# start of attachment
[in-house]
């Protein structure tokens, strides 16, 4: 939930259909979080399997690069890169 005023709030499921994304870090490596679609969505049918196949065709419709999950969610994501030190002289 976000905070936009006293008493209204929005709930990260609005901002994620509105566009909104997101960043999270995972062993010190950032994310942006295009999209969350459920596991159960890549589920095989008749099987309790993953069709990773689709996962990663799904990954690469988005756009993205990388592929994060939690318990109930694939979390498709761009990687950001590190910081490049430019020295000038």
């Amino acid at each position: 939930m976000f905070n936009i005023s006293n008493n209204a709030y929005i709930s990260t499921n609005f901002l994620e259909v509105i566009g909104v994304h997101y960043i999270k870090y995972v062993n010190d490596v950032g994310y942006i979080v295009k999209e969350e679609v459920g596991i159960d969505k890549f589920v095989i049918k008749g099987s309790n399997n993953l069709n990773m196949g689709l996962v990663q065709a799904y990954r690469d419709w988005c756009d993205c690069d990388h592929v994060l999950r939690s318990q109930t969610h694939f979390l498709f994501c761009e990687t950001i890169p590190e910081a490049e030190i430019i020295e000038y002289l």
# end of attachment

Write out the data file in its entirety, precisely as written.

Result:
[in-house]
């Protein structure tokens, strides 16, 4: 939930259909979080399997690069890169 005023709030499921994304870090490596679609969505049918196949065709419709999950969610994501030190002289 976000905070936009006293008493209204929005709930990260609005901002994620509105566009909104997101960043999270995972062993010190950032994310942006295009999209969350459920596991159960890549589920095989008749099987309790993953069709990773689709996962990663799904990954690469988005756009993205990388592929994060939690318990109930694939979390498709761009990687950001590190910081490049430019020295000038």
């Amino acid at each position: 939930m976000f905070n936009i005023s006293n008493n209204a709030y929005i709930s990260t499921n609005f901002l994620e259909v509105i566009g909104v994304h997101y960043i999270k870090y995972v062993n010190d490596v950032g994310y942006i979080v295009k999209e969350e679609v459920g596991i159960d969505k890549f589920v095989i049918k008749g099987s309790n399997n993953l069709n990773m196949g689709l996962v990663q065709a799904y990954r690469d419709w988005c756009d993205c690069d990388h592929v994060l999950r939690s318990q109930t969610h694939f979390l498709f994501c761009e990687t950001i890169p590190e910081a490049e030190i430019i020295e000038y002289l």